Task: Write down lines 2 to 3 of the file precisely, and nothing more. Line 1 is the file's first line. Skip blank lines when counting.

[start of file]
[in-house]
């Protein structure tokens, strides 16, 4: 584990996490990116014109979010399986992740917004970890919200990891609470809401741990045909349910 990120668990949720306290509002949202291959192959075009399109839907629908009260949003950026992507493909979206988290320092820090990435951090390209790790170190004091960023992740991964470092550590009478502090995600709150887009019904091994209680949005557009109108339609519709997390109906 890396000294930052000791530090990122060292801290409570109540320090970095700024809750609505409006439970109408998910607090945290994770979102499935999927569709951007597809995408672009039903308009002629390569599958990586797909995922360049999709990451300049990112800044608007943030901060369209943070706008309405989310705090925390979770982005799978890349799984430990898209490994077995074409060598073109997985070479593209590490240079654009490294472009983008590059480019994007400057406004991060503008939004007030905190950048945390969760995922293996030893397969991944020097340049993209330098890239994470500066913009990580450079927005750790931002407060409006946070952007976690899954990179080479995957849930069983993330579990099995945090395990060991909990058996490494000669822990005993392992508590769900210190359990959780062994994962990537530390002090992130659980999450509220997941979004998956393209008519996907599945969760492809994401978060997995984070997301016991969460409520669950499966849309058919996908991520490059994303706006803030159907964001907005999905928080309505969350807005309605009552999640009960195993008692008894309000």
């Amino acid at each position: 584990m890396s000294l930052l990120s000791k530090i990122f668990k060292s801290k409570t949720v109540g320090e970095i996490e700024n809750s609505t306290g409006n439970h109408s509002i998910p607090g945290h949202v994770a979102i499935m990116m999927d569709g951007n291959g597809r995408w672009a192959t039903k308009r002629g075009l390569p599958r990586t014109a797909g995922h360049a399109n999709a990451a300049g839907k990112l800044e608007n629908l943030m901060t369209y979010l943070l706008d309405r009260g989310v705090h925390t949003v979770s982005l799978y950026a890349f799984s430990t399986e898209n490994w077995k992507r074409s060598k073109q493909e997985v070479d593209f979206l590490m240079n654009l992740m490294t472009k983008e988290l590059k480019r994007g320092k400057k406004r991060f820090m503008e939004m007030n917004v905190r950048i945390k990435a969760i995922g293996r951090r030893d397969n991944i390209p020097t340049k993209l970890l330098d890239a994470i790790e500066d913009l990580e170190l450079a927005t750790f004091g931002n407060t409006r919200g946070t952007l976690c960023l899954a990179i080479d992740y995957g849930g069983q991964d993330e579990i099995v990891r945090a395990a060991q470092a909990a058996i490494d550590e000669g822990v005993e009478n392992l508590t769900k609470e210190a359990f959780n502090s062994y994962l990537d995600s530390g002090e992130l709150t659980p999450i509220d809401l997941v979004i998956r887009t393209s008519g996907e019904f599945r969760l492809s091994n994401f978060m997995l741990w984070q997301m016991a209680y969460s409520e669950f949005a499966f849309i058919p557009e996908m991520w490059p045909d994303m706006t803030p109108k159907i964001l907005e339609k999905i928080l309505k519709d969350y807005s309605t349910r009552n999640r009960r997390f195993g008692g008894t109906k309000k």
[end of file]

């Protein structure tokens, strides 16, 4: 584990996490990116014109979010399986992740917004970890919200990891609470809401741990045909349910 990120668990949720306290509002949202291959192959075009399109839907629908009260949003950026992507493909979206988290320092820090990435951090390209790790170190004091960023992740991964470092550590009478502090995600709150887009019904091994209680949005557009109108339609519709997390109906 890396000294930052000791530090990122060292801290409570109540320090970095700024809750609505409006439970109408998910607090945290994770979102499935999927569709951007597809995408672009039903308009002629390569599958990586797909995922360049999709990451300049990112800044608007943030901060369209943070706008309405989310705090925390979770982005799978890349799984430990898209490994077995074409060598073109997985070479593209590490240079654009490294472009983008590059480019994007400057406004991060503008939004007030905190950048945390969760995922293996030893397969991944020097340049993209330098890239994470500066913009990580450079927005750790931002407060409006946070952007976690899954990179080479995957849930069983993330579990099995945090395990060991909990058996490494000669822990005993392992508590769900210190359990959780062994994962990537530390002090992130659980999450509220997941979004998956393209008519996907599945969760492809994401978060997995984070997301016991969460409520669950499966849309058919996908991520490059994303706006803030159907964001907005999905928080309505969350807005309605009552999640009960195993008692008894309000």
């Amino acid at each position: 584990m890396s000294l930052l990120s000791k530090i990122f668990k060292s801290k409570t949720v109540g320090e970095i996490e700024n809750s609505t306290g409006n439970h109408s509002i998910p607090g945290h949202v994770a979102i499935m990116m999927d569709g951007n291959g597809r995408w672009a192959t039903k308009r002629g075009l390569p599958r990586t014109a797909g995922h360049a399109n999709a990451a300049g839907k990112l800044e608007n629908l943030m901060t369209y979010l943070l706008d309405r009260g989310v705090h925390t949003v979770s982005l799978y950026a890349f799984s430990t399986e898209n490994w077995k992507r074409s060598k073109q493909e997985v070479d593209f979206l590490m240079n654009l992740m490294t472009k983008e988290l590059k480019r994007g320092k400057k406004r991060f820090m503008e939004m007030n917004v905190r950048i945390k990435a969760i995922g293996r951090r030893d397969n991944i390209p020097t340049k993209l970890l330098d890239a994470i790790e500066d913009l990580e170190l450079a927005t750790f004091g931002n407060t409006r919200g946070t952007l976690c960023l899954a990179i080479d992740y995957g849930g069983q991964d993330e579990i099995v990891r945090a395990a060991q470092a909990a058996i490494d550590e000669g822990v005993e009478n392992l508590t769900k609470e210190a359990f959780n502090s062994y994962l990537d995600s530390g002090e992130l709150t659980p999450i509220d809401l997941v979004i998956r887009t393209s008519g996907e019904f599945r969760l492809s091994n994401f978060m997995l741990w984070q997301m016991a209680y969460s409520e669950f949005a499966f849309i058919p557009e996908m991520w490059p045909d994303m706006t803030p109108k159907i964001l907005e339609k999905i928080l309505k519709d969350y807005s309605t349910r009552n999640r009960r997390f195993g008692g008894t109906k309000k």